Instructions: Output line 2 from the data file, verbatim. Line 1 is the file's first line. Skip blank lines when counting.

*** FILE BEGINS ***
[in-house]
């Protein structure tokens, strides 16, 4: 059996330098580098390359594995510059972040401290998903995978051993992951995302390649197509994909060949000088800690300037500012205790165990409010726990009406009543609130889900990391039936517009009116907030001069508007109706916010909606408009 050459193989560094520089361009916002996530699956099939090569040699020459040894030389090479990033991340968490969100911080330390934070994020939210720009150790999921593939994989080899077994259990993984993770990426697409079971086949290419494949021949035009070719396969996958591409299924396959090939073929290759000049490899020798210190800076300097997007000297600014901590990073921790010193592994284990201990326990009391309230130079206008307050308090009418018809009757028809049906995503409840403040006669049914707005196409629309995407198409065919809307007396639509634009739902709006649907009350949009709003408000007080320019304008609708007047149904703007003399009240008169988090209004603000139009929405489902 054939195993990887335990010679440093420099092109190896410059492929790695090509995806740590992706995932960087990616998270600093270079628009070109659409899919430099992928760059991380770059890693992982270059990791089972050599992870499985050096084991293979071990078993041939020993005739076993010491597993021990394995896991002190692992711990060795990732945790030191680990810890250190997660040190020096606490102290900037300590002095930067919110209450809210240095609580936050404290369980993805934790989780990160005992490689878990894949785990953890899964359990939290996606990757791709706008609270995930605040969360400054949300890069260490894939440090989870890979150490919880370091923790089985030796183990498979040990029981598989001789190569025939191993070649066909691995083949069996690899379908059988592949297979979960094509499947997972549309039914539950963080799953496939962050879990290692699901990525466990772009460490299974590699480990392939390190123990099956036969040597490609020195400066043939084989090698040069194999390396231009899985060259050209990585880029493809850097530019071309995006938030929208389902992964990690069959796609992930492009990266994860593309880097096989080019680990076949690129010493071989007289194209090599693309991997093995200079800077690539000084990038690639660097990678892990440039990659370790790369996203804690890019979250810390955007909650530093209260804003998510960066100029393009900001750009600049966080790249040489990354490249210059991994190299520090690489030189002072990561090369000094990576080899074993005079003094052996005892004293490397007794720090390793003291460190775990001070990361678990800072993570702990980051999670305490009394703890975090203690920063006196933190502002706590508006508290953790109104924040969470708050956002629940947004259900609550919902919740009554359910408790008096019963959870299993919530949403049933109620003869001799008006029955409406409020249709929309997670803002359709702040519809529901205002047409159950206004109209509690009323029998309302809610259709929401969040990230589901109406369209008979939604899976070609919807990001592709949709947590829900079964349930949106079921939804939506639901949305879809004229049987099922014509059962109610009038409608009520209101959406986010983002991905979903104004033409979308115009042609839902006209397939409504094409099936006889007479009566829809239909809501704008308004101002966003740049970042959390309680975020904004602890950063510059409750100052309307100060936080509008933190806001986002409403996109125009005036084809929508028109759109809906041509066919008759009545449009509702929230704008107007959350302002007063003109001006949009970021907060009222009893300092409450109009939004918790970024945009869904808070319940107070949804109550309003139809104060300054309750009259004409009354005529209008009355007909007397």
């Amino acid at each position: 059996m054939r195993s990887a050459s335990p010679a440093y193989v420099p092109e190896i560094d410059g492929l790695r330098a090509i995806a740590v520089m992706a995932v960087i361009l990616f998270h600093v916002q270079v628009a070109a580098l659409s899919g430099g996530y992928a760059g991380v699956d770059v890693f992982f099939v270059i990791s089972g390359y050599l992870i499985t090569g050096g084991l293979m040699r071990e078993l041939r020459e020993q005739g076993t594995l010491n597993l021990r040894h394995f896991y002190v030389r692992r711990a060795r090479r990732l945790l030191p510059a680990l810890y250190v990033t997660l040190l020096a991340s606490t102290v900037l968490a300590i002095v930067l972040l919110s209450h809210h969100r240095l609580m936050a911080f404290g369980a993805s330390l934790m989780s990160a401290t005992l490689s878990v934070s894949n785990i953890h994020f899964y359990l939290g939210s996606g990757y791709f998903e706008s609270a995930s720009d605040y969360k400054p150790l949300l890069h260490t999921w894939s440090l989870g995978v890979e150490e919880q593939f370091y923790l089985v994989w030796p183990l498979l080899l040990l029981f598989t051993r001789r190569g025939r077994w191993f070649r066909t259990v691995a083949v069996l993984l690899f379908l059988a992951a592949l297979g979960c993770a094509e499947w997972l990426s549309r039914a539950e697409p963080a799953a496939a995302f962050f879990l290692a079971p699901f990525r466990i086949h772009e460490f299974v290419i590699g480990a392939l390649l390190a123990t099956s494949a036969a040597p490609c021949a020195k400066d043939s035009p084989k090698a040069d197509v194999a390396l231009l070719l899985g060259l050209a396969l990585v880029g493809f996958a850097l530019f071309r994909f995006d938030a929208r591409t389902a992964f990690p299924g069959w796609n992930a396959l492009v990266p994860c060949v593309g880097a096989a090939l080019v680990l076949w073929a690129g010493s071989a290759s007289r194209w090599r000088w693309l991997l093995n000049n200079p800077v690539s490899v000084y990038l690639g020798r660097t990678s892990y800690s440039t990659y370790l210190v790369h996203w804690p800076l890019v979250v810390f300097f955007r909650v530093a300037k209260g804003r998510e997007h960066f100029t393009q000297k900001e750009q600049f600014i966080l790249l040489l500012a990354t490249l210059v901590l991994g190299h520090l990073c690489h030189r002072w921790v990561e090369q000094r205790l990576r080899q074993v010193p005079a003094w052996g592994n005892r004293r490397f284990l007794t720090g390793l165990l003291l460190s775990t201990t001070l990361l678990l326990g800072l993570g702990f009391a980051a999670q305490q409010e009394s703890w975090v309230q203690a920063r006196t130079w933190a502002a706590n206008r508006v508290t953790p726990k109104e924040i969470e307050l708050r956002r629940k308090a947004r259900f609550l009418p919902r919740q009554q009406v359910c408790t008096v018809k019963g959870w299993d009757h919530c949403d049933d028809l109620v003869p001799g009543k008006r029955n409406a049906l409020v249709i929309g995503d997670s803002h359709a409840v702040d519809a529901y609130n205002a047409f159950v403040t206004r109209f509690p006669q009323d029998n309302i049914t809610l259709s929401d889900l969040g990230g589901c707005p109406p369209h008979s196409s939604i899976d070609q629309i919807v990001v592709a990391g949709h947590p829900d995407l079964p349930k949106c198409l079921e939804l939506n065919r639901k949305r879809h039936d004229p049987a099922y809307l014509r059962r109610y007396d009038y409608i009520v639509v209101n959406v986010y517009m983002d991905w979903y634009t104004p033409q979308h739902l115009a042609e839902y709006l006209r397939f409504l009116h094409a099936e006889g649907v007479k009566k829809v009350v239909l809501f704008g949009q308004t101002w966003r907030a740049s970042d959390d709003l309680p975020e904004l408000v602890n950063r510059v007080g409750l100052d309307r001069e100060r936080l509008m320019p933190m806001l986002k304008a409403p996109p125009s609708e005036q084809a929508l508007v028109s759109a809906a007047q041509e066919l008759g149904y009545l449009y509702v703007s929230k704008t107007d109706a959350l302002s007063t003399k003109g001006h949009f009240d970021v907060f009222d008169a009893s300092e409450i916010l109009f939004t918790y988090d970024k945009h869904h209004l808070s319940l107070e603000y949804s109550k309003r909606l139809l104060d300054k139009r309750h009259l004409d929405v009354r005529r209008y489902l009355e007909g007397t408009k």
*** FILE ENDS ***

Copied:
């Protein structure tokens, strides 16, 4: 059996330098580098390359594995510059972040401290998903995978051993992951995302390649197509994909060949000088800690300037500012205790165990409010726990009406009543609130889900990391039936517009009116907030001069508007109706916010909606408009 050459193989560094520089361009916002996530699956099939090569040699020459040894030389090479990033991340968490969100911080330390934070994020939210720009150790999921593939994989080899077994259990993984993770990426697409079971086949290419494949021949035009070719396969996958591409299924396959090939073929290759000049490899020798210190800076300097997007000297600014901590990073921790010193592994284990201990326990009391309230130079206008307050308090009418018809009757028809049906995503409840403040006669049914707005196409629309995407198409065919809307007396639509634009739902709006649907009350949009709003408000007080320019304008609708007047149904703007003399009240008169988090209004603000139009929405489902 054939195993990887335990010679440093420099092109190896410059492929790695090509995806740590992706995932960087990616998270600093270079628009070109659409899919430099992928760059991380770059890693992982270059990791089972050599992870499985050096084991293979071990078993041939020993005739076993010491597993021990394995896991002190692992711990060795990732945790030191680990810890250190997660040190020096606490102290900037300590002095930067919110209450809210240095609580936050404290369980993805934790989780990160005992490689878990894949785990953890899964359990939290996606990757791709706008609270995930605040969360400054949300890069260490894939440090989870890979150490919880370091923790089985030796183990498979040990029981598989001789190569025939191993070649066909691995083949069996690899379908059988592949297979979960094509499947997972549309039914539950963080799953496939962050879990290692699901990525466990772009460490299974590699480990392939390190123990099956036969040597490609020195400066043939084989090698040069194999390396231009899985060259050209990585880029493809850097530019071309995006938030929208389902992964990690069959796609992930492009990266994860593309880097096989080019680990076949690129010493071989007289194209090599693309991997093995200079800077690539000084990038690639660097990678892990440039990659370790790369996203804690890019979250810390955007909650530093209260804003998510960066100029393009900001750009600049966080790249040489990354490249210059991994190299520090690489030189002072990561090369000094990576080899074993005079003094052996005892004293490397007794720090390793003291460190775990001070990361678990800072993570702990980051999670305490009394703890975090203690920063006196933190502002706590508006508290953790109104924040969470708050956002629940947004259900609550919902919740009554359910408790008096019963959870299993919530949403049933109620003869001799008006029955409406409020249709929309997670803002359709702040519809529901205002047409159950206004109209509690009323029998309302809610259709929401969040990230589901109406369209008979939604899976070609919807990001592709949709947590829900079964349930949106079921939804939506639901949305879809004229049987099922014509059962109610009038409608009520209101959406986010983002991905979903104004033409979308115009042609839902006209397939409504094409099936006889007479009566829809239909809501704008308004101002966003740049970042959390309680975020904004602890950063510059409750100052309307100060936080509008933190806001986002409403996109125009005036084809929508028109759109809906041509066919008759009545449009509702929230704008107007959350302002007063003109001006949009970021907060009222009893300092409450109009939004918790970024945009869904808070319940107070949804109550309003139809104060300054309750009259004409009354005529209008009355007909007397």